ATLANTA — Only about two-thirds of Georgia high school students have mastered core subjects at a level that would allow them to advance to the next grade, according to new data released this week by the Georgia Department of Education (DOE).
The latest College and Career Ready Performance Index reports provide an overview of student performance across the state. Content Mastery score includes English, Math, Social Studies and Science. This year’s high school score of 64.7 is down from the score of 70 in 2019, when the last full data set was collected.
But in the “readiness,” which includes issues like literacy and computer science, things have remained stable. This year’s high school students earned 73.2, just over a point down from 2019’s 74.5. The new data also includes information on elementary and middle school performance.
The results from 2019 are not directly comparable with this year’s results due to changes in the reporting process caused by the pandemic.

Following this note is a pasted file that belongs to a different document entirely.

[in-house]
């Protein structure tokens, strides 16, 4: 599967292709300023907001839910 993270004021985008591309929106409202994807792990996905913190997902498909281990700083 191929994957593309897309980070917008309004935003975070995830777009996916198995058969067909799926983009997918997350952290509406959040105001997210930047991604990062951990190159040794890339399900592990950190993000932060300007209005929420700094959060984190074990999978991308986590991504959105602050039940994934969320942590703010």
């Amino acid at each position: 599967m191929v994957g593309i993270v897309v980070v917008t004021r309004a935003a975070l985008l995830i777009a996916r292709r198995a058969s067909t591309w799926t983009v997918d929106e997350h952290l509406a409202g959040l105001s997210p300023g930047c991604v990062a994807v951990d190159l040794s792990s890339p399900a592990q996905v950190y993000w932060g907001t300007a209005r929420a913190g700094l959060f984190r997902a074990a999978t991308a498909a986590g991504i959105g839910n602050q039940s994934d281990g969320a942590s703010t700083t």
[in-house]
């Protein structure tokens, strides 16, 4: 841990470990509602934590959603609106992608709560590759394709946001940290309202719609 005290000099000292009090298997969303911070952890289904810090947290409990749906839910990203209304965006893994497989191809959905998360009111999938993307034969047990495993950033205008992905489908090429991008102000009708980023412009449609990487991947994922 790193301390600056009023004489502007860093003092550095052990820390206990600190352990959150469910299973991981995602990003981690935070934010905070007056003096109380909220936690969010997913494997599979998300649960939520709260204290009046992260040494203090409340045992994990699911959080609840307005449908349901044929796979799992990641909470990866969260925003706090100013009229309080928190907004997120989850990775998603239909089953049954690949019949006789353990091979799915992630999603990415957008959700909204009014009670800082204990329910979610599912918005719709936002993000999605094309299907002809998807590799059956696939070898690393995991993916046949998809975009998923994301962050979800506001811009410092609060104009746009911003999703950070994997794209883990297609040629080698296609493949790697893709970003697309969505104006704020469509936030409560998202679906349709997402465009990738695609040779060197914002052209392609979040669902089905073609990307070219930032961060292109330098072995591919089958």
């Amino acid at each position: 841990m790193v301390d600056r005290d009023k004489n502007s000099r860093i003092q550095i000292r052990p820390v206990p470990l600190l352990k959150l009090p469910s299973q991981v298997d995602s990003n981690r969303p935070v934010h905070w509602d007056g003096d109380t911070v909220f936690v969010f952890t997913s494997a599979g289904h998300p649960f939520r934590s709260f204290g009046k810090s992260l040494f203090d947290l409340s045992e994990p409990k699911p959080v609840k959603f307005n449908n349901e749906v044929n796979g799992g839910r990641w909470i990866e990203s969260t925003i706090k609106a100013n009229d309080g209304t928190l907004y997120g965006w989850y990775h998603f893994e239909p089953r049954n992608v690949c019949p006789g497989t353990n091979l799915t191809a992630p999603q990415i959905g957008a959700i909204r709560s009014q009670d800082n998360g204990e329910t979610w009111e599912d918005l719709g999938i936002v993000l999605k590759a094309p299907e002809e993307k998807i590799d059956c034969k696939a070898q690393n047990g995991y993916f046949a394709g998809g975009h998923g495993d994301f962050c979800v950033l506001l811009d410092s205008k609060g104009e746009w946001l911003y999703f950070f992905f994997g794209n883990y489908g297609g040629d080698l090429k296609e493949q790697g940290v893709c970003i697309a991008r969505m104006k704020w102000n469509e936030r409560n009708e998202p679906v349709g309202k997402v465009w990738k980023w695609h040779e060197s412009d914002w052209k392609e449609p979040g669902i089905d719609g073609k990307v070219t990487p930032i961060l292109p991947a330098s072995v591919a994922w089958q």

States are required to collect this data under the Federal Education Act so that schools can be evaluated and held accountable. Georgia also uses the data to determine which schools need special attention and support. Data for each school and district can be found on the College and Career Ready Performance Index website.
This year, the DOE applied for and received federal approval for exceptions to the reporting of the data due to the COVID pandemic. As a result of the reporting changes, the DOE did not assign overall letter or number grades to each school and district as usual.
Going forward, the DOE will use the 2022 data as the basis for assessing school improvement.
State School Superintendent Richard Woods, a Republican who was reelected to his third term in office last week, acknowledged that the pandemic has taken a toll on Georgia’s students.
“Georgia will continue to have a strong focus on academic recovery,” Woods said. “We know the pandemic has had an undeniable impact on student learning – it is our role, responsibility and privilege to ensure districts and schools have the resources they need to continue investing in students and the impact.” combat lost learning opportunities.”
This story is available through a news partnership with the Capitol Beat News Service, a Georgia Press Educational Foundation project.